A false statement made to induce a party to enter into a contract. Misprepresentation -- if proved -- renders a contract voidable (see: VoidableContract). Three (perhaps four) factors must be established to succeed in a claim of mispresentation. (i) there must be an unambiguous false statement of existing fact (or perhaps law); (ii) it must be addressed to the party misled; (iii) it must induce the contract; (iv) (perhaps) it must be material, that is, one which would induce a `reasonable man' to contract in those circumstances. Grounds for misrepresentation
(i) There must be an unambiguous statement of existing fact. Since Kleinwort Benson v Lincoln CC (1991) it might be the case that a statement of law may also found a misrepresentation -- although that case concerned resitutionary remedies for money paid under a mistake of law, rather than contract. Three classes of statement are generally not held to be representations: (a) `puffs', (b) opinions, and (c) intentions. (a) It can be difficult to distinguish a misrepresentation from a `puff', that is, an advertising or promotional statement which is not intended to be binding (Dimmock v Hallett (1866), in which it was representated that land was `fertile and improveable). (b) A statement of opinion is not a representation (Bisset v Wilkinson (1927)) unless the opinion of the person making the representation has some special weight, e.g., he or she is a professional employed to give such opinion (Esso v Mardon (1976)). (c) A statement of intention - if honestly held - cannot be a misrepresentation; however, my intention is a fact and it can be dishonestly represented -- Edgington v Fitzmaurice (1885). (ii) The statement must be addressed to the person misled.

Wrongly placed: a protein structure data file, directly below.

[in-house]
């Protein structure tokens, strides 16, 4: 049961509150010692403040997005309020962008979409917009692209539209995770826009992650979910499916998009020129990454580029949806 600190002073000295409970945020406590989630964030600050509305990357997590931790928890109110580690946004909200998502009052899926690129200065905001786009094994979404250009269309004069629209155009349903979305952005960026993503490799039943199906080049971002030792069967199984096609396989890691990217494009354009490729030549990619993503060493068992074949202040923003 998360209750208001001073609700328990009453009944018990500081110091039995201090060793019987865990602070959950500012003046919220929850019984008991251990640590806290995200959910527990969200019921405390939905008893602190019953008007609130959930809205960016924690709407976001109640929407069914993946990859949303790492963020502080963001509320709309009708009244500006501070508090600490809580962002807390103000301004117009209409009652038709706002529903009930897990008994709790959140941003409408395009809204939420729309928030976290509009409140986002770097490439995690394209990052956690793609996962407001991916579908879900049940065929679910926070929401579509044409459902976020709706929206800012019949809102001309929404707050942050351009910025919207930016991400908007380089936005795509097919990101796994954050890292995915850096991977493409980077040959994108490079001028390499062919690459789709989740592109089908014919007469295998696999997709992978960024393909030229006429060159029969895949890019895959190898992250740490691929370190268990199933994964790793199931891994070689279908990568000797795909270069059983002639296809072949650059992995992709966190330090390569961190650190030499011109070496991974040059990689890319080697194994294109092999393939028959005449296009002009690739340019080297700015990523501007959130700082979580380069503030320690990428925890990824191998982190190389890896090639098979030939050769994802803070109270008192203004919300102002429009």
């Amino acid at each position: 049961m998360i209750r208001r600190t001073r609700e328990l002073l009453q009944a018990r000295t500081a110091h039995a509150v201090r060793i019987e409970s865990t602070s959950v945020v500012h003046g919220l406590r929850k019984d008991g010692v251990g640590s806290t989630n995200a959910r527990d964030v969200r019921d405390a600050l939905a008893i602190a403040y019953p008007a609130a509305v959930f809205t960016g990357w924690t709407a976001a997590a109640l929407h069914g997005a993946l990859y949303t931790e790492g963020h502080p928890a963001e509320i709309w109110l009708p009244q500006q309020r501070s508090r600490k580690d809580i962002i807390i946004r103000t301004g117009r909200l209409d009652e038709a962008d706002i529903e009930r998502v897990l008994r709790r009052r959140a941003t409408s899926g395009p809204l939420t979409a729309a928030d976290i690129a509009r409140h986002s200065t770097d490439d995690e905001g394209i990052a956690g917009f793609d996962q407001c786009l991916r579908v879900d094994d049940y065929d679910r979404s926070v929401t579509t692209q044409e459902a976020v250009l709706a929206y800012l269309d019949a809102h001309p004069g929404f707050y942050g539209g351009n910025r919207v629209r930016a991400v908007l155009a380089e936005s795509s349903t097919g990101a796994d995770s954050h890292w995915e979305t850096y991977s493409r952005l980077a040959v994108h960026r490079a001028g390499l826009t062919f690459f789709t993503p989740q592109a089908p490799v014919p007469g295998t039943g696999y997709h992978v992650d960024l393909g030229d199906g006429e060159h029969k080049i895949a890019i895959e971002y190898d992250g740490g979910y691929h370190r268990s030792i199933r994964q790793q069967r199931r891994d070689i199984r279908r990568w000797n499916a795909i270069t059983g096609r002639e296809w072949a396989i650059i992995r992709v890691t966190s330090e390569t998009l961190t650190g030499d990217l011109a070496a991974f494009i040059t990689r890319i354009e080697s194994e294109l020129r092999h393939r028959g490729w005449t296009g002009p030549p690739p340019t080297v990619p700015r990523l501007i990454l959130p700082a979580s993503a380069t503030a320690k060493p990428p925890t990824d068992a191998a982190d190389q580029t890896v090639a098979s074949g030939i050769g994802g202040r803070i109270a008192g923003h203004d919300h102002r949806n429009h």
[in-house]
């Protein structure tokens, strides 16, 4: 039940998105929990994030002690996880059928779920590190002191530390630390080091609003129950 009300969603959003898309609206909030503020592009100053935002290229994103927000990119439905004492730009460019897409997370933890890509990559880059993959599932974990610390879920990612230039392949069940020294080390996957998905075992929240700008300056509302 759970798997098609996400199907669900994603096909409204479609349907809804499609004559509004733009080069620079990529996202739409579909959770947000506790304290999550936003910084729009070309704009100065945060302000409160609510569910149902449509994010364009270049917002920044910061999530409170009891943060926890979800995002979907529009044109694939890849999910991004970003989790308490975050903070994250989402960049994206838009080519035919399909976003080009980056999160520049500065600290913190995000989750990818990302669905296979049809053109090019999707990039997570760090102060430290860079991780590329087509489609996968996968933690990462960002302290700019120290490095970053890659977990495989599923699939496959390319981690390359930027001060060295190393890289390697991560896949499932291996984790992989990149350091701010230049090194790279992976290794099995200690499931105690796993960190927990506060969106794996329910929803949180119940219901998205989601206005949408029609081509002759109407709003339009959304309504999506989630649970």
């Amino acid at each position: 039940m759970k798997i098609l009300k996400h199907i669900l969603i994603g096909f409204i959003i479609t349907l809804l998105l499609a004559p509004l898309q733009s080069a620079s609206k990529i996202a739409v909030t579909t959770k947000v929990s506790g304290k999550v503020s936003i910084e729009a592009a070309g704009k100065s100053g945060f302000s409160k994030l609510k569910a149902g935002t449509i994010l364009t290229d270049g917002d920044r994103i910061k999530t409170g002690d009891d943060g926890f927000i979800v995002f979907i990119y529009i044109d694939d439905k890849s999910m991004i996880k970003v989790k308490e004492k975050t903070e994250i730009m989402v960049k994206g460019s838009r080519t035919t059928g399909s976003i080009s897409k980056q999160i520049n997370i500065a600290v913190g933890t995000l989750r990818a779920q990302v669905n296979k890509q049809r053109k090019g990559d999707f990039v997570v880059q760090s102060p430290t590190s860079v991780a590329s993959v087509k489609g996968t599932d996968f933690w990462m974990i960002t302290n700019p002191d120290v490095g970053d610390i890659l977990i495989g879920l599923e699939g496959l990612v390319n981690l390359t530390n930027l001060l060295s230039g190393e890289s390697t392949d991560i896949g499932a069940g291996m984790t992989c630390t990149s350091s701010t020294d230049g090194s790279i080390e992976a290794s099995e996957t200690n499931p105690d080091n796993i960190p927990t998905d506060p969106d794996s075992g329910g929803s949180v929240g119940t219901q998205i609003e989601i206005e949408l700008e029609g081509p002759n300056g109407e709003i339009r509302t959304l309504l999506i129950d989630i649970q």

(iii) The statement must induce the contract. It need not be the sole inducement (Edgington v Fitzmaurice (1885)). This test will fail when (a) the representee is actually unaware of the representation (Horsfall v Thomas (1862)),...
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